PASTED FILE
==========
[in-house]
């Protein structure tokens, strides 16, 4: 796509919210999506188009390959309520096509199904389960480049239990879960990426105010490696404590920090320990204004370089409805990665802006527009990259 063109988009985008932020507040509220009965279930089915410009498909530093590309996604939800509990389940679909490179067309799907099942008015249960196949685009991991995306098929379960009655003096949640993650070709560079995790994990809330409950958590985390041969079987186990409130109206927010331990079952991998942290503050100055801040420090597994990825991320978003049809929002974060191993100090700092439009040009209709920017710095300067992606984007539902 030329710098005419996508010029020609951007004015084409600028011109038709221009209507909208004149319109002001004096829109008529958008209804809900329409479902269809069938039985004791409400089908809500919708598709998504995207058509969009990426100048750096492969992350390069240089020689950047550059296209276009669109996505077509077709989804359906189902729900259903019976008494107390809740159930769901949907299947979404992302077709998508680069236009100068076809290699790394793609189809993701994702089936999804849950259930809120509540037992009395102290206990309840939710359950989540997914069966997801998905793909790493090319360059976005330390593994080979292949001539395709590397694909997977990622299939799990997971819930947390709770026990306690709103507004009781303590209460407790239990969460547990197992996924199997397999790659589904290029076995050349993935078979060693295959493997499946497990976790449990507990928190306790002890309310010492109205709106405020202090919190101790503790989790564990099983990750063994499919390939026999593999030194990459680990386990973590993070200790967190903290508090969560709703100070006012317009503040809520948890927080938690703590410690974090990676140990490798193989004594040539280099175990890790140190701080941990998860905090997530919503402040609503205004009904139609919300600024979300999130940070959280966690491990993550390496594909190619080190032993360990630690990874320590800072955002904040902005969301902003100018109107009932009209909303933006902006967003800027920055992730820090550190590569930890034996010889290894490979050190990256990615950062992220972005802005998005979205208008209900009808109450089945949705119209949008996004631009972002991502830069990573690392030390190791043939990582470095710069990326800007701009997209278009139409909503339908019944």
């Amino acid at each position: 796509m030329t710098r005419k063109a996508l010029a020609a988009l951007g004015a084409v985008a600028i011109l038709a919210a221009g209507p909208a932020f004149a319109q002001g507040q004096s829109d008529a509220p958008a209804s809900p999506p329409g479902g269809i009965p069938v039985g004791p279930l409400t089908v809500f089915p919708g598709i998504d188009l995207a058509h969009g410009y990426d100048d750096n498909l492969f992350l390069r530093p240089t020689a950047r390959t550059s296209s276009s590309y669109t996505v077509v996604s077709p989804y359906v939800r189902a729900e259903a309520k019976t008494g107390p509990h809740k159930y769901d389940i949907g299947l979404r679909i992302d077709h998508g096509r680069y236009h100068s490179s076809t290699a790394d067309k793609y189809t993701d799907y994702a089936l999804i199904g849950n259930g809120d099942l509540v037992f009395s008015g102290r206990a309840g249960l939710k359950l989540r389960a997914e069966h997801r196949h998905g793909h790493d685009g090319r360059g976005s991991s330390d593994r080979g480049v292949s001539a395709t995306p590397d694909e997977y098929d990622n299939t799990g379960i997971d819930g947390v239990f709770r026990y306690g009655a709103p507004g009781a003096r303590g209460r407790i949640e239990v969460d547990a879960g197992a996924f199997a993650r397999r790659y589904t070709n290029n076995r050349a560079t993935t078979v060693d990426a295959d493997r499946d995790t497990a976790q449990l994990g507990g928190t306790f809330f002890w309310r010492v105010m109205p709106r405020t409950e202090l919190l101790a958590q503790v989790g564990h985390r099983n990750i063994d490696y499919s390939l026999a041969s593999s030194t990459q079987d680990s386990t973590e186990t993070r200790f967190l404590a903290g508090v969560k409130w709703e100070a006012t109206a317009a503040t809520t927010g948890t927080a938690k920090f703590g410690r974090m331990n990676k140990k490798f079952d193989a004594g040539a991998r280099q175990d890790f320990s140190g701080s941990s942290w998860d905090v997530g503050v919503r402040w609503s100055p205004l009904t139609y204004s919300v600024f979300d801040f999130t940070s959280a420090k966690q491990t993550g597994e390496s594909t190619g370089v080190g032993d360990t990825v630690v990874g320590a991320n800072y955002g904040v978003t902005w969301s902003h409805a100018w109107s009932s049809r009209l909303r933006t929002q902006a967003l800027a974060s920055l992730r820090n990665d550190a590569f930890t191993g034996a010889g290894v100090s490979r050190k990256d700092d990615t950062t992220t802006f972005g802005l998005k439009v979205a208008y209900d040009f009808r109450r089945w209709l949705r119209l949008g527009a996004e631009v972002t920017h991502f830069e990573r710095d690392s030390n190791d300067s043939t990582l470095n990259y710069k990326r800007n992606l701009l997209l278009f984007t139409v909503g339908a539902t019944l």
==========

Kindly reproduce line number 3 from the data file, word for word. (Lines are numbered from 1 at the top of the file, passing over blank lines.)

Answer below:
């Amino acid at each position: 796509m030329t710098r005419k063109a996508l010029a020609a988009l951007g004015a084409v985008a600028i011109l038709a919210a221009g209507p909208a932020f004149a319109q002001g507040q004096s829109d008529a509220p958008a209804s809900p999506p329409g479902g269809i009965p069938v039985g004791p279930l409400t089908v809500f089915p919708g598709i998504d188009l995207a058509h969009g410009y990426d100048d750096n498909l492969f992350l390069r530093p240089t020689a950047r390959t550059s296209s276009s590309y669109t996505v077509v996604s077709p989804y359906v939800r189902a729900e259903a309520k019976t008494g107390p509990h809740k159930y769901d389940i949907g299947l979404r679909i992302d077709h998508g096509r680069y236009h100068s490179s076809t290699a790394d067309k793609y189809t993701d799907y994702a089936l999804i199904g849950n259930g809120d099942l509540v037992f009395s008015g102290r206990a309840g249960l939710k359950l989540r389960a997914e069966h997801r196949h998905g793909h790493d685009g090319r360059g976005s991991s330390d593994r080979g480049v292949s001539a395709t995306p590397d694909e997977y098929d990622n299939t799990g379960i997971d819930g947390v239990f709770r026990y306690g009655a709103p507004g009781a003096r303590g209460r407790i949640e239990v969460d547990a879960g197992a996924f199997a993650r397999r790659y589904t070709n290029n076995r050349a560079t993935t078979v060693d990426a295959d493997r499946d995790t497990a976790q449990l994990g507990g928190t306790f809330f002890w309310r010492v105010m109205p709106r405020t409950e202090l919190l101790a958590q503790v989790g564990h985390r099983n990750i063994d490696y499919s390939l026999a041969s593999s030194t990459q079987d680990s386990t973590e186990t993070r200790f967190l404590a903290g508090v969560k409130w709703e100070a006012t109206a317009a503040t809520t927010g948890t927080a938690k920090f703590g410690r974090m331990n990676k140990k490798f079952d193989a004594g040539a991998r280099q175990d890790f320990s140190g701080s941990s942290w998860d905090v997530g503050v919503r402040w609503s100055p205004l009904t139609y204004s919300v600024f979300d801040f999130t940070s959280a420090k966690q491990t993550g597994e390496s594909t190619g370089v080190g032993d360990t990825v630690v990874g320590a991320n800072y955002g904040v978003t902005w969301s902003h409805a100018w109107s009932s049809r009209l909303r933006t929002q902006a967003l800027a974060s920055l992730r820090n990665d550190a590569f930890t191993g034996a010889g290894v100090s490979r050190k990256d700092d990615t950062t992220t802006f972005g802005l998005k439009v979205a208008y209900d040009f009808r109450r089945w209709l949705r119209l949008g527009a996004e631009v972002t920017h991502f830069e990573r710095d690392s030390n190791d300067s043939t990582l470095n990259y710069k990326r800007n992606l701009l997209l278009f984007t139409v909503g339908a539902t019944l």